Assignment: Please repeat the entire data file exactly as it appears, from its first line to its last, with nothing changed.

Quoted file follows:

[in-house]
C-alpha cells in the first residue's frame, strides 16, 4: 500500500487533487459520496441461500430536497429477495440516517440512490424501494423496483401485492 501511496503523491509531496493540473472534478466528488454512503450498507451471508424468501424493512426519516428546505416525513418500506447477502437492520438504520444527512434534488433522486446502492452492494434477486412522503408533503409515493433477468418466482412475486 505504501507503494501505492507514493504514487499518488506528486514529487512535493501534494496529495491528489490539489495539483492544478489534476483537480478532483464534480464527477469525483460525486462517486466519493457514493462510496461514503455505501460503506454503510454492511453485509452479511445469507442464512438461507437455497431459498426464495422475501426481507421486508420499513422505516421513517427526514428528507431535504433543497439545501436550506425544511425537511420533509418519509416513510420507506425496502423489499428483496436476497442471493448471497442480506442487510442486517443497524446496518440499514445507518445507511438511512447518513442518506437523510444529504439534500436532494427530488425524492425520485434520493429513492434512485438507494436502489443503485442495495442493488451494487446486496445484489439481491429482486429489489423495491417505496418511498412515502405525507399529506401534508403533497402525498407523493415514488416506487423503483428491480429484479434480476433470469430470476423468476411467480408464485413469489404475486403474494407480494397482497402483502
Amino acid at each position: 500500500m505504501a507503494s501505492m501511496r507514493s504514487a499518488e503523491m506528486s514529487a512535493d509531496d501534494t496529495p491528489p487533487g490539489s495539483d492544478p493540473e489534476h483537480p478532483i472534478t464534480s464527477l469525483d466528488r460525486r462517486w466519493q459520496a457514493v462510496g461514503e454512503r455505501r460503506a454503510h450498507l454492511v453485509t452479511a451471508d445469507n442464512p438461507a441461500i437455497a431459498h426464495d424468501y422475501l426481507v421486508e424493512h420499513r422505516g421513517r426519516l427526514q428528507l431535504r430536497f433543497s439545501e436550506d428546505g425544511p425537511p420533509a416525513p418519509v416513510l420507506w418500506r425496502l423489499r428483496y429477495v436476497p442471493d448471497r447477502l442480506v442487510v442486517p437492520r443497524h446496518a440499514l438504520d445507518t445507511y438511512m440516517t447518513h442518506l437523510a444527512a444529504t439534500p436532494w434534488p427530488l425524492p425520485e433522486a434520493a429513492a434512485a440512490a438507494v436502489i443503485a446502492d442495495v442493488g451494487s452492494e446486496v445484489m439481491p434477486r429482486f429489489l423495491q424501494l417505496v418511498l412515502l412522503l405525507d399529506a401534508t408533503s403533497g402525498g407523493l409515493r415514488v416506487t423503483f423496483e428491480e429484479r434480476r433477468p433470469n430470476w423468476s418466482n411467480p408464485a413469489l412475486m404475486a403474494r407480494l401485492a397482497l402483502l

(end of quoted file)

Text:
[in-house]
C-alpha cells in the first residue's frame, strides 16, 4: 500500500487533487459520496441461500430536497429477495440516517440512490424501494423496483401485492 501511496503523491509531496493540473472534478466528488454512503450498507451471508424468501424493512426519516428546505416525513418500506447477502437492520438504520444527512434534488433522486446502492452492494434477486412522503408533503409515493433477468418466482412475486 505504501507503494501505492507514493504514487499518488506528486514529487512535493501534494496529495491528489490539489495539483492544478489534476483537480478532483464534480464527477469525483460525486462517486466519493457514493462510496461514503455505501460503506454503510454492511453485509452479511445469507442464512438461507437455497431459498426464495422475501426481507421486508420499513422505516421513517427526514428528507431535504433543497439545501436550506425544511425537511420533509418519509416513510420507506425496502423489499428483496436476497442471493448471497442480506442487510442486517443497524446496518440499514445507518445507511438511512447518513442518506437523510444529504439534500436532494427530488425524492425520485434520493429513492434512485438507494436502489443503485442495495442493488451494487446486496445484489439481491429482486429489489423495491417505496418511498412515502405525507399529506401534508403533497402525498407523493415514488416506487423503483428491480429484479434480476433470469430470476423468476411467480408464485413469489404475486403474494407480494397482497402483502
Amino acid at each position: 500500500m505504501a507503494s501505492m501511496r507514493s504514487a499518488e503523491m506528486s514529487a512535493d509531496d501534494t496529495p491528489p487533487g490539489s495539483d492544478p493540473e489534476h483537480p478532483i472534478t464534480s464527477l469525483d466528488r460525486r462517486w466519493q459520496a457514493v462510496g461514503e454512503r455505501r460503506a454503510h450498507l454492511v453485509t452479511a451471508d445469507n442464512p438461507a441461500i437455497a431459498h426464495d424468501y422475501l426481507v421486508e424493512h420499513r422505516g421513517r426519516l427526514q428528507l431535504r430536497f433543497s439545501e436550506d428546505g425544511p425537511p420533509a416525513p418519509v416513510l420507506w418500506r425496502l423489499r428483496y429477495v436476497p442471493d448471497r447477502l442480506v442487510v442486517p437492520r443497524h446496518a440499514l438504520d445507518t445507511y438511512m440516517t447518513h442518506l437523510a444527512a444529504t439534500p436532494w434534488p427530488l425524492p425520485e433522486a434520493a429513492a434512485a440512490a438507494v436502489i443503485a446502492d442495495v442493488g451494487s452492494e446486496v445484489m439481491p434477486r429482486f429489489l423495491q424501494l417505496v418511498l412515502l412522503l405525507d399529506a401534508t408533503s403533497g402525498g407523493l409515493r415514488v416506487t423503483f423496483e428491480e429484479r434480476r433477468p433470469n430470476w423468476s418466482n411467480p408464485a413469489l412475486m404475486a403474494r407480494l401485492a397482497l402483502l